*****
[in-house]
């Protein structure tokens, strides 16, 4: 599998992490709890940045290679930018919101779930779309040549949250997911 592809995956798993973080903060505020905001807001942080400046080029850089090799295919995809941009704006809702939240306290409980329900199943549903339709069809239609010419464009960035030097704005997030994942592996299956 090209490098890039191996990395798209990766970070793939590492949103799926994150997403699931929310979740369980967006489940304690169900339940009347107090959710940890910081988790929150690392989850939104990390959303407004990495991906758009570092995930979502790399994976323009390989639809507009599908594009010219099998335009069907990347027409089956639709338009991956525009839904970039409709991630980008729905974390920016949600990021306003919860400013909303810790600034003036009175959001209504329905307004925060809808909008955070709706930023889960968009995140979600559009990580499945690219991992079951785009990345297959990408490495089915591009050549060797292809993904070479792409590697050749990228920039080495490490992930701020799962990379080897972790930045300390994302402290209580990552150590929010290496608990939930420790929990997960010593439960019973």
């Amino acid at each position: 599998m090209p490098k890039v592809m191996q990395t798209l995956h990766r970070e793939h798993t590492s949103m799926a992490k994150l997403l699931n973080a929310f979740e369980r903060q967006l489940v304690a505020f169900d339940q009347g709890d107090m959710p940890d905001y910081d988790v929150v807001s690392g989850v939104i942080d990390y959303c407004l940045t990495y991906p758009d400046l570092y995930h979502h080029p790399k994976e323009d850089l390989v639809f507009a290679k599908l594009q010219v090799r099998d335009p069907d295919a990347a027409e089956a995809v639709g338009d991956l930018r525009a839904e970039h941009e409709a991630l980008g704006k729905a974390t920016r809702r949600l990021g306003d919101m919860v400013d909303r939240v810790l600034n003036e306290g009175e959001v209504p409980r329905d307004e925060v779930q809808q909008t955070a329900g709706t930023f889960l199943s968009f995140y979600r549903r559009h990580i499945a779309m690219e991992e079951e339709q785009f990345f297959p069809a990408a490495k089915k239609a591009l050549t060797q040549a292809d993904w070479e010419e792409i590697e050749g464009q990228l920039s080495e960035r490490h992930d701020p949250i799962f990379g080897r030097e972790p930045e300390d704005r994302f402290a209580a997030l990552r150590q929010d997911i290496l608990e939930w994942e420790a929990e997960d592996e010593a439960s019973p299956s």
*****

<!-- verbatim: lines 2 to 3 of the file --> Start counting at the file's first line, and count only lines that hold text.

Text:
């Protein structure tokens, strides 16, 4: 599998992490709890940045290679930018919101779930779309040549949250997911 592809995956798993973080903060505020905001807001942080400046080029850089090799295919995809941009704006809702939240306290409980329900199943549903339709069809239609010419464009960035030097704005997030994942592996299956 090209490098890039191996990395798209990766970070793939590492949103799926994150997403699931929310979740369980967006489940304690169900339940009347107090959710940890910081988790929150690392989850939104990390959303407004990495991906758009570092995930979502790399994976323009390989639809507009599908594009010219099998335009069907990347027409089956639709338009991956525009839904970039409709991630980008729905974390920016949600990021306003919860400013909303810790600034003036009175959001209504329905307004925060809808909008955070709706930023889960968009995140979600559009990580499945690219991992079951785009990345297959990408490495089915591009050549060797292809993904070479792409590697050749990228920039080495490490992930701020799962990379080897972790930045300390994302402290209580990552150590929010290496608990939930420790929990997960010593439960019973």
């Amino acid at each position: 599998m090209p490098k890039v592809m191996q990395t798209l995956h990766r970070e793939h798993t590492s949103m799926a992490k994150l997403l699931n973080a929310f979740e369980r903060q967006l489940v304690a505020f169900d339940q009347g709890d107090m959710p940890d905001y910081d988790v929150v807001s690392g989850v939104i942080d990390y959303c407004l940045t990495y991906p758009d400046l570092y995930h979502h080029p790399k994976e323009d850089l390989v639809f507009a290679k599908l594009q010219v090799r099998d335009p069907d295919a990347a027409e089956a995809v639709g338009d991956l930018r525009a839904e970039h941009e409709a991630l980008g704006k729905a974390t920016r809702r949600l990021g306003d919101m919860v400013d909303r939240v810790l600034n003036e306290g009175e959001v209504p409980r329905d307004e925060v779930q809808q909008t955070a329900g709706t930023f889960l199943s968009f995140y979600r549903r559009h990580i499945a779309m690219e991992e079951e339709q785009f990345f297959p069809a990408a490495k089915k239609a591009l050549t060797q040549a292809d993904w070479e010419e792409i590697e050749g464009q990228l920039s080495e960035r490490h992930d701020p949250i799962f990379g080897r030097e972790p930045e300390d704005r994302f402290a209580a997030l990552r150590q929010d997911i290496l608990e939930w994942e420790a929990e997960d592996e010593a439960s019973p299956s």